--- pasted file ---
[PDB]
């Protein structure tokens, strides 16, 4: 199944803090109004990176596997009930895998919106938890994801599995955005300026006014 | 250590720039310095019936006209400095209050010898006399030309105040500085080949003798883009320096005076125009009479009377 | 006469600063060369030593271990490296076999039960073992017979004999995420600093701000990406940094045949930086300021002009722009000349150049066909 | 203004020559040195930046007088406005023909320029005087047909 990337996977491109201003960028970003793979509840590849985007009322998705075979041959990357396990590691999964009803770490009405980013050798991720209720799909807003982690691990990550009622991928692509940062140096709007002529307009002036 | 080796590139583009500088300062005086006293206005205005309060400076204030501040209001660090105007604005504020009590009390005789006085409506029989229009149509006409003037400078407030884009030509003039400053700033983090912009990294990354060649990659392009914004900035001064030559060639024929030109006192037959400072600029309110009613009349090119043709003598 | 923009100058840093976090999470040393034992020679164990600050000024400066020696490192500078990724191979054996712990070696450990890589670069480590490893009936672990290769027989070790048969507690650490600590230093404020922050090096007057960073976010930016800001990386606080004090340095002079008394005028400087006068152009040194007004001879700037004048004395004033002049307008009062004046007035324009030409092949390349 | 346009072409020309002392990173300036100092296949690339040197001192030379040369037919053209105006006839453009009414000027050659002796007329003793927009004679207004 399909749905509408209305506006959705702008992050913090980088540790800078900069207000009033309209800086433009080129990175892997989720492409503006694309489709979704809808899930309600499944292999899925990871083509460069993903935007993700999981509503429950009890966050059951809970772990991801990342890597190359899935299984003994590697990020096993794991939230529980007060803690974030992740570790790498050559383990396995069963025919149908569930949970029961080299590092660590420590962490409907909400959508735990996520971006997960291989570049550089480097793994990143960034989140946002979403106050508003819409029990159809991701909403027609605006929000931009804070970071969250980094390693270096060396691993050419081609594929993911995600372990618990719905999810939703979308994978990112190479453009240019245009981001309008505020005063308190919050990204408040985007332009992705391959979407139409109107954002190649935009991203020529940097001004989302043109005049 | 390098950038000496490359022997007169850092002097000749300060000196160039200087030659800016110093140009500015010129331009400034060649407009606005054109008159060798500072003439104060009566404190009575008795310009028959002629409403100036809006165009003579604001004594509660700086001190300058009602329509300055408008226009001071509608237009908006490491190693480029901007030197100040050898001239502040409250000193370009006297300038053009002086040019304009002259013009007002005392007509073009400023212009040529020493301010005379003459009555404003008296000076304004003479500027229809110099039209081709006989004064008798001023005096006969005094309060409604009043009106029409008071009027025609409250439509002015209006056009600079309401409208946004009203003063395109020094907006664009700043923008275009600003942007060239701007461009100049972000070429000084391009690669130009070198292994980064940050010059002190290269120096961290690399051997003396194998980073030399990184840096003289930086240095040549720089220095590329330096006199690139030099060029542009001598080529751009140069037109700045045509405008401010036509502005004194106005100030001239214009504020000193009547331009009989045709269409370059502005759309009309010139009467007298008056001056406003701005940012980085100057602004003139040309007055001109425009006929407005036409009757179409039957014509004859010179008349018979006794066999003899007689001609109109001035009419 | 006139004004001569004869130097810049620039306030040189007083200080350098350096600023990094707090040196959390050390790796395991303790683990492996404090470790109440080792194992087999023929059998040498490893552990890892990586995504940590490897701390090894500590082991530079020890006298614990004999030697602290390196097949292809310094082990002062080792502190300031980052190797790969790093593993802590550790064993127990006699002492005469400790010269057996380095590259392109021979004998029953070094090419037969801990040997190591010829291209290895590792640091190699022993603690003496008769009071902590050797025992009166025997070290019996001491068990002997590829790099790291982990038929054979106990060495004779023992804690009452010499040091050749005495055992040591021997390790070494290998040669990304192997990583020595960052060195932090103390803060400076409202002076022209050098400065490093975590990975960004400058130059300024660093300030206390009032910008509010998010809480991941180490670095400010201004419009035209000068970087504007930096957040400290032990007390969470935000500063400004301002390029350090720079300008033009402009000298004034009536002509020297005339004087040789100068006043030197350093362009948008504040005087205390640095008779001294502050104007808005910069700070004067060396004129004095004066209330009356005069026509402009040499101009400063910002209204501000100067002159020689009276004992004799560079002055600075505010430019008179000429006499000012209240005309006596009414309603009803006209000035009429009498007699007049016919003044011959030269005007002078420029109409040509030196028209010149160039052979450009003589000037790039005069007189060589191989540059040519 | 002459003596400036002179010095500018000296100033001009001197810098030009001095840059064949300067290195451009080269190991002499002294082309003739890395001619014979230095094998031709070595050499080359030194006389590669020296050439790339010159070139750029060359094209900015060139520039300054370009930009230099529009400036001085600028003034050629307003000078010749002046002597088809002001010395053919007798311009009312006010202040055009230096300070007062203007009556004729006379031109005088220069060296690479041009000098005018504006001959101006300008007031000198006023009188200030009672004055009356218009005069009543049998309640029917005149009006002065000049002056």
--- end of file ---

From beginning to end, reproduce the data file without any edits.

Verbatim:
[PDB]
């Protein structure tokens, strides 16, 4: 199944803090109004990176596997009930895998919106938890994801599995955005300026006014 | 250590720039310095019936006209400095209050010898006399030309105040500085080949003798883009320096005076125009009479009377 | 006469600063060369030593271990490296076999039960073992017979004999995420600093701000990406940094045949930086300021002009722009000349150049066909 | 203004020559040195930046007088406005023909320029005087047909 990337996977491109201003960028970003793979509840590849985007009322998705075979041959990357396990590691999964009803770490009405980013050798991720209720799909807003982690691990990550009622991928692509940062140096709007002529307009002036 | 080796590139583009500088300062005086006293206005205005309060400076204030501040209001660090105007604005504020009590009390005789006085409506029989229009149509006409003037400078407030884009030509003039400053700033983090912009990294990354060649990659392009914004900035001064030559060639024929030109006192037959400072600029309110009613009349090119043709003598 | 923009100058840093976090999470040393034992020679164990600050000024400066020696490192500078990724191979054996712990070696450990890589670069480590490893009936672990290769027989070790048969507690650490600590230093404020922050090096007057960073976010930016800001990386606080004090340095002079008394005028400087006068152009040194007004001879700037004048004395004033002049307008009062004046007035324009030409092949390349 | 346009072409020309002392990173300036100092296949690339040197001192030379040369037919053209105006006839453009009414000027050659002796007329003793927009004679207004 399909749905509408209305506006959705702008992050913090980088540790800078900069207000009033309209800086433009080129990175892997989720492409503006694309489709979704809808899930309600499944292999899925990871083509460069993903935007993700999981509503429950009890966050059951809970772990991801990342890597190359899935299984003994590697990020096993794991939230529980007060803690974030992740570790790498050559383990396995069963025919149908569930949970029961080299590092660590420590962490409907909400959508735990996520971006997960291989570049550089480097793994990143960034989140946002979403106050508003819409029990159809991701909403027609605006929000931009804070970071969250980094390693270096060396691993050419081609594929993911995600372990618990719905999810939703979308994978990112190479453009240019245009981001309008505020005063308190919050990204408040985007332009992705391959979407139409109107954002190649935009991203020529940097001004989302043109005049 | 390098950038000496490359022997007169850092002097000749300060000196160039200087030659800016110093140009500015010129331009400034060649407009606005054109008159060798500072003439104060009566404190009575008795310009028959002629409403100036809006165009003579604001004594509660700086001190300058009602329509300055408008226009001071509608237009908006490491190693480029901007030197100040050898001239502040409250000193370009006297300038053009002086040019304009002259013009007002005392007509073009400023212009040529020493301010005379003459009555404003008296000076304004003479500027229809110099039209081709006989004064008798001023005096006969005094309060409604009043009106029409008071009027025609409250439509002015209006056009600079309401409208946004009203003063395109020094907006664009700043923008275009600003942007060239701007461009100049972000070429000084391009690669130009070198292994980064940050010059002190290269120096961290690399051997003396194998980073030399990184840096003289930086240095040549720089220095590329330096006199690139030099060029542009001598080529751009140069037109700045045509405008401010036509502005004194106005100030001239214009504020000193009547331009009989045709269409370059502005759309009309010139009467007298008056001056406003701005940012980085100057602004003139040309007055001109425009006929407005036409009757179409039957014509004859010179008349018979006794066999003899007689001609109109001035009419 | 006139004004001569004869130097810049620039306030040189007083200080350098350096600023990094707090040196959390050390790796395991303790683990492996404090470790109440080792194992087999023929059998040498490893552990890892990586995504940590490897701390090894500590082991530079020890006298614990004999030697602290390196097949292809310094082990002062080792502190300031980052190797790969790093593993802590550790064993127990006699002492005469400790010269057996380095590259392109021979004998029953070094090419037969801990040997190591010829291209290895590792640091190699022993603690003496008769009071902590050797025992009166025997070290019996001491068990002997590829790099790291982990038929054979106990060495004779023992804690009452010499040091050749005495055992040591021997390790070494290998040669990304192997990583020595960052060195932090103390803060400076409202002076022209050098400065490093975590990975960004400058130059300024660093300030206390009032910008509010998010809480991941180490670095400010201004419009035209000068970087504007930096957040400290032990007390969470935000500063400004301002390029350090720079300008033009402009000298004034009536002509020297005339004087040789100068006043030197350093362009948008504040005087205390640095008779001294502050104007808005910069700070004067060396004129004095004066209330009356005069026509402009040499101009400063910002209204501000100067002159020689009276004992004799560079002055600075505010430019008179000429006499000012209240005309006596009414309603009803006209000035009429009498007699007049016919003044011959030269005007002078420029109409040509030196028209010149160039052979450009003589000037790039005069007189060589191989540059040519 | 002459003596400036002179010095500018000296100033001009001197810098030009001095840059064949300067290195451009080269190991002499002294082309003739890395001619014979230095094998031709070595050499080359030194006389590669020296050439790339010159070139750029060359094209900015060139520039300054370009930009230099529009400036001085600028003034050629307003000078010749002046002597088809002001010395053919007798311009009312006010202040055009230096300070007062203007009556004729006379031109005088220069060296690479041009000098005018504006001959101006300008007031000198006023009188200030009672004055009356218009005069009543049998309640029917005149009006002065000049002056």